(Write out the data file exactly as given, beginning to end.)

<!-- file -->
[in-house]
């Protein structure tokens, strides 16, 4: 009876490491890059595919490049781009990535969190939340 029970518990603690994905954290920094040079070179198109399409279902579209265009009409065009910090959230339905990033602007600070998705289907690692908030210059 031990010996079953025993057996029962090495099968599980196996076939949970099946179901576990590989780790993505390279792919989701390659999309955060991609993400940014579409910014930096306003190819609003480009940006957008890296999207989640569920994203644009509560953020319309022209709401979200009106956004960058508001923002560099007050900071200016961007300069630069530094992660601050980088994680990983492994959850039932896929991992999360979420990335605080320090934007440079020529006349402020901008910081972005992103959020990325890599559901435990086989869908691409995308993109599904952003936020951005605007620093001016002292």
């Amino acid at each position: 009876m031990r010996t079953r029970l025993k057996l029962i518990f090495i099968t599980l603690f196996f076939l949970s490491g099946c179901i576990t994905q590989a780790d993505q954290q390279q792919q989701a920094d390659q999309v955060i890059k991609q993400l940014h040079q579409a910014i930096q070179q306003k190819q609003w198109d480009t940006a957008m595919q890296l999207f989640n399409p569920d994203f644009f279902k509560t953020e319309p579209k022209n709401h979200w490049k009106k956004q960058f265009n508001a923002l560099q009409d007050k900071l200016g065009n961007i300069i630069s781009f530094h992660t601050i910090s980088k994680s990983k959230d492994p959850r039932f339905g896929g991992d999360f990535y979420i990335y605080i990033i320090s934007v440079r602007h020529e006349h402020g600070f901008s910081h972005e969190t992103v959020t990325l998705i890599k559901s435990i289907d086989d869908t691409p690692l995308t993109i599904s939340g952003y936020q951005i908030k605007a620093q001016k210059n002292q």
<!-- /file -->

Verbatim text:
[in-house]
């Protein structure tokens, strides 16, 4: 009876490491890059595919490049781009990535969190939340 029970518990603690994905954290920094040079070179198109399409279902579209265009009409065009910090959230339905990033602007600070998705289907690692908030210059 031990010996079953025993057996029962090495099968599980196996076939949970099946179901576990590989780790993505390279792919989701390659999309955060991609993400940014579409910014930096306003190819609003480009940006957008890296999207989640569920994203644009509560953020319309022209709401979200009106956004960058508001923002560099007050900071200016961007300069630069530094992660601050980088994680990983492994959850039932896929991992999360979420990335605080320090934007440079020529006349402020901008910081972005992103959020990325890599559901435990086989869908691409995308993109599904952003936020951005605007620093001016002292």
């Amino acid at each position: 009876m031990r010996t079953r029970l025993k057996l029962i518990f090495i099968t599980l603690f196996f076939l949970s490491g099946c179901i576990t994905q590989a780790d993505q954290q390279q792919q989701a920094d390659q999309v955060i890059k991609q993400l940014h040079q579409a910014i930096q070179q306003k190819q609003w198109d480009t940006a957008m595919q890296l999207f989640n399409p569920d994203f644009f279902k509560t953020e319309p579209k022209n709401h979200w490049k009106k956004q960058f265009n508001a923002l560099q009409d007050k900071l200016g065009n961007i300069i630069s781009f530094h992660t601050i910090s980088k994680s990983k959230d492994p959850r039932f339905g896929g991992d999360f990535y979420i990335y605080i990033i320090s934007v440079r602007h020529e006349h402020g600070f901008s910081h972005e969190t992103v959020t990325l998705i890599k559901s435990i289907d086989d869908t691409p690692l995308t993109i599904s939340g952003y936020q951005i908030k605007a620093q001016k210059n002292q």